Chapter 2 discussion questions
· Do you think the relationship between John William Torres and Bill played any role in his recovery process?
· What impact did growing up during the great depression have on Bill's childhood?
· What does it feel like to experience a stroke in front of your parents?
· Does personality impact an individual's ability to recover from stroke?
Bill uses his narrative to connect with fellow survivors who feel disheartened or are on the verge of giving up. Whenever he walks in a hospital setting and comes in contact with a stroke survivor, he is a living witness of successful stroke recovery. Bill's narrative is connected with the class textbook "Storied Health and Illness" since they provide a methodological and theoretical description of health communication issues in various contexts. They both opine that human health treatment as a whole can be comprehended as a series of interconnected activities. Most importantly, they depict how social, cultural, and political beliefs shape individuals' consequences and stories of their health. The perceptions that people have on their values and beliefs shape how they approach their medical care and how they are treated.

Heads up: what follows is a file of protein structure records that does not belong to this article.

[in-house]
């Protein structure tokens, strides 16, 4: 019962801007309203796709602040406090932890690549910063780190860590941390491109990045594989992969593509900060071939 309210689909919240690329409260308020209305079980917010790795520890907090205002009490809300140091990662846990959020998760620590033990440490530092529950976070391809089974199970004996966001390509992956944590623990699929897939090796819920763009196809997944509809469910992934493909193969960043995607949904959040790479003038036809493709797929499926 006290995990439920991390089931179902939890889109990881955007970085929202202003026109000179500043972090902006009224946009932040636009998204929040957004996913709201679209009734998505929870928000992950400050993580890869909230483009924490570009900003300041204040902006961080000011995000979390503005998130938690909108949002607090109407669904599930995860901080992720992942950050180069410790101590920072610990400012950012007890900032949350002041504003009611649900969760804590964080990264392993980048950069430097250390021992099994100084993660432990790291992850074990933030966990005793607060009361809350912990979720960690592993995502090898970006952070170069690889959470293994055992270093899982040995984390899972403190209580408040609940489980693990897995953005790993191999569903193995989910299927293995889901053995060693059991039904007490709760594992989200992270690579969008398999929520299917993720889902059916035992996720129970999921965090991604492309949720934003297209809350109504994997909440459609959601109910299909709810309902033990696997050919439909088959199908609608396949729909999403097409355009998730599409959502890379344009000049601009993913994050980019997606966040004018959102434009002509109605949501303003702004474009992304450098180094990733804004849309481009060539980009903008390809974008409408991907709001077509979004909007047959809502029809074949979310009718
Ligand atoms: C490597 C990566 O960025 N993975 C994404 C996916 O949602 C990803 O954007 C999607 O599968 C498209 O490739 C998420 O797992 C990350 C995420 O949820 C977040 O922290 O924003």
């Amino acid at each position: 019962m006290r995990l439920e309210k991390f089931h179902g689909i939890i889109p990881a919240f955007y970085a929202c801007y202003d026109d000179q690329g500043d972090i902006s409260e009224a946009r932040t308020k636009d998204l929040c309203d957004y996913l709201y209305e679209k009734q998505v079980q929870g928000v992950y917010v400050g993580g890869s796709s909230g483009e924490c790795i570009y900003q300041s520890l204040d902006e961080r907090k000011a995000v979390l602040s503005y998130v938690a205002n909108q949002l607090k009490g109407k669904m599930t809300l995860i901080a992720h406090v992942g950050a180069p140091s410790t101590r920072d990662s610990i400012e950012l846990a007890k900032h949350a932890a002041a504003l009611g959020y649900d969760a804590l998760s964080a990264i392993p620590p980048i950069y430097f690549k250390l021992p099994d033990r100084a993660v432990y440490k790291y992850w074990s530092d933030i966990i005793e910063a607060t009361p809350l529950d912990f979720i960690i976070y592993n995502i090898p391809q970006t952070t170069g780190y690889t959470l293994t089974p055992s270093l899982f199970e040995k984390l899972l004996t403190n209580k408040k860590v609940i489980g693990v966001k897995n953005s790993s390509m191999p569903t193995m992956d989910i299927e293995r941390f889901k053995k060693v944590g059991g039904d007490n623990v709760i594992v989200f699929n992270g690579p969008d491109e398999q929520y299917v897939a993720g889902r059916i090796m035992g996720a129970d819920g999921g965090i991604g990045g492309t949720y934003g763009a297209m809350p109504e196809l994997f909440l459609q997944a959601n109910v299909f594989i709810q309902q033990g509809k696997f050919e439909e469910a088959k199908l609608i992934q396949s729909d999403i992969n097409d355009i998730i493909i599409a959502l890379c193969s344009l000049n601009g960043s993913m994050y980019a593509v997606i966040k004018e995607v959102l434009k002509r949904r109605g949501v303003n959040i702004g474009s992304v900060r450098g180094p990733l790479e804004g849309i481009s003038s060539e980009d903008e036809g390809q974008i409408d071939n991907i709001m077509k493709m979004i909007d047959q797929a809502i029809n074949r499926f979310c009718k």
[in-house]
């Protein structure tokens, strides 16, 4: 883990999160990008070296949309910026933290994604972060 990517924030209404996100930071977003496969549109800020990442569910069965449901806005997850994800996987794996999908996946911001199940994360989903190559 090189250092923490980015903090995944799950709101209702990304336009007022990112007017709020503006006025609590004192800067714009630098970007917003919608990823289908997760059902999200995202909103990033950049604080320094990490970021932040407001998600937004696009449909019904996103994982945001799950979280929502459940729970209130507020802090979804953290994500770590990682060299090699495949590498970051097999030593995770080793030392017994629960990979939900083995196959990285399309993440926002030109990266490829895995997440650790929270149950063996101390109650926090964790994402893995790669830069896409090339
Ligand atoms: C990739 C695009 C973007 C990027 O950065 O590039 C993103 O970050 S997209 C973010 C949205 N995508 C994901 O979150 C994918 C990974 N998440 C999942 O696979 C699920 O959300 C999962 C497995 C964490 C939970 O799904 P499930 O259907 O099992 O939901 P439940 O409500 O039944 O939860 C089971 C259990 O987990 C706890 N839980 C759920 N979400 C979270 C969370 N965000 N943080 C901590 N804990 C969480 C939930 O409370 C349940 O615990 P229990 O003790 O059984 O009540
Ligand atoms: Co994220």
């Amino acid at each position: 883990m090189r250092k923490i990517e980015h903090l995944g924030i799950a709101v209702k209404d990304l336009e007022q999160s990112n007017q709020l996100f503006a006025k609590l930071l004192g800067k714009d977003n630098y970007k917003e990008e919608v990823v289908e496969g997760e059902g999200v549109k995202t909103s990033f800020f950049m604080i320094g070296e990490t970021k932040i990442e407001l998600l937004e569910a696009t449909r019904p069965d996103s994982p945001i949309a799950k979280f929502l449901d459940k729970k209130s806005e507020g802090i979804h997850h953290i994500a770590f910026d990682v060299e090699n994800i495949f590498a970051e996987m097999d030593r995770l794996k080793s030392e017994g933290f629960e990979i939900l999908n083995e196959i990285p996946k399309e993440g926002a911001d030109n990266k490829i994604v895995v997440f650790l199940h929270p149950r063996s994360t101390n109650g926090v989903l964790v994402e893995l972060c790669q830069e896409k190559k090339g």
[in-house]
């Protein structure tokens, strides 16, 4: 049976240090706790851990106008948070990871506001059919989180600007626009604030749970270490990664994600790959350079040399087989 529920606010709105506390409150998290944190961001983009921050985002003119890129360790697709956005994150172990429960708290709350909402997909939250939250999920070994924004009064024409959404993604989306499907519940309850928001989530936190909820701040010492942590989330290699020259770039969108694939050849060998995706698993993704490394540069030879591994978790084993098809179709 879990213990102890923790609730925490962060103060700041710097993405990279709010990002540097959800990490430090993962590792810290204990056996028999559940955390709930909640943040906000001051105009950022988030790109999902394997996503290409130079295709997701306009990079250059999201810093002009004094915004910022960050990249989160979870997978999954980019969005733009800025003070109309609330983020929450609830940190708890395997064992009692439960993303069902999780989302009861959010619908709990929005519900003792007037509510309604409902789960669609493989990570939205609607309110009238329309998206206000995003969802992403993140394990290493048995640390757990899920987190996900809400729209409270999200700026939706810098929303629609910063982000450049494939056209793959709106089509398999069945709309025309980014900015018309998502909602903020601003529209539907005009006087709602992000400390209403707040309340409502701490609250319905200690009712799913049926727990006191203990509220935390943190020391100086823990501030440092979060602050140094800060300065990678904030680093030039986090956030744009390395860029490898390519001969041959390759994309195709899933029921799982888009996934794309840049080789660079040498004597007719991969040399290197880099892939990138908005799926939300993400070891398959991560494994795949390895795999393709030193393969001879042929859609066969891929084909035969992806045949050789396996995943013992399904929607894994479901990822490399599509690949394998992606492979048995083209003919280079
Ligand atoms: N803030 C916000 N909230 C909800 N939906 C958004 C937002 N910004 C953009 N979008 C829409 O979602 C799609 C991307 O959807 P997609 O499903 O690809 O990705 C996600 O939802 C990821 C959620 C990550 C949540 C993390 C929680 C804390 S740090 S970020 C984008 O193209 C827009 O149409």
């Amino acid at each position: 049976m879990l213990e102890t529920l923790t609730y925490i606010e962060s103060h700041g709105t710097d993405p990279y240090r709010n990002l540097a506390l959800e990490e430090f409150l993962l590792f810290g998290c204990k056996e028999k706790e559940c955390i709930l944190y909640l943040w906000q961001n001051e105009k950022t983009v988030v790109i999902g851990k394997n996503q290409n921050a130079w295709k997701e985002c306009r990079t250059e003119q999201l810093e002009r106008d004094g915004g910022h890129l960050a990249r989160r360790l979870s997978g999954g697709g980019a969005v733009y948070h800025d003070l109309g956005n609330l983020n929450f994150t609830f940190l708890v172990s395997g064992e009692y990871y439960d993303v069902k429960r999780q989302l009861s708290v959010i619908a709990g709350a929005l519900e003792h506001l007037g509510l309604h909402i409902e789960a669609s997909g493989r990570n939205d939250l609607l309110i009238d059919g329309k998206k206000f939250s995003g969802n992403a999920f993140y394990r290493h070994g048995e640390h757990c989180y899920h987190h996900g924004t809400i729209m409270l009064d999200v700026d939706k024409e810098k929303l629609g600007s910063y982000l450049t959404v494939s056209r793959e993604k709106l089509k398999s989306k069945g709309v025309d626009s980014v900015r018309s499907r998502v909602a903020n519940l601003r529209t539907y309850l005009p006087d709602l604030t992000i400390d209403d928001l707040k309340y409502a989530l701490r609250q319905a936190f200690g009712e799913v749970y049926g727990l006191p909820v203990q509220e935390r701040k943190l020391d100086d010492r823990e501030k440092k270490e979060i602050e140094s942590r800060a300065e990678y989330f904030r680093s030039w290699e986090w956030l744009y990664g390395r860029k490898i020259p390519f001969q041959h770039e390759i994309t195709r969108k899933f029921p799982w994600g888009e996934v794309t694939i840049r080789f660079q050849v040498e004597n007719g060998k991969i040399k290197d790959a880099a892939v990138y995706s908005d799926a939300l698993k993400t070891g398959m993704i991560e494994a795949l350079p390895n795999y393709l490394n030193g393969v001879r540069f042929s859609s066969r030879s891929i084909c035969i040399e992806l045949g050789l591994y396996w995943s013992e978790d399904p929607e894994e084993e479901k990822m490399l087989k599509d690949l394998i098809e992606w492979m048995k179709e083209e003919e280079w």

Levine, P. G. (2013). Stronger aster stroke: Your recovery roadmap to recovery (2nd ed.). New York, NY: demos HEALTH.
Yamasaki, J., Geist-Martin, P., & Sharf, B. F. (2016). Storied health and illness: Communicating personal, cultural, and political complexities. Waveland Press.
Running head: BOOK REVIEW
Running head: BOOK REVIEW 1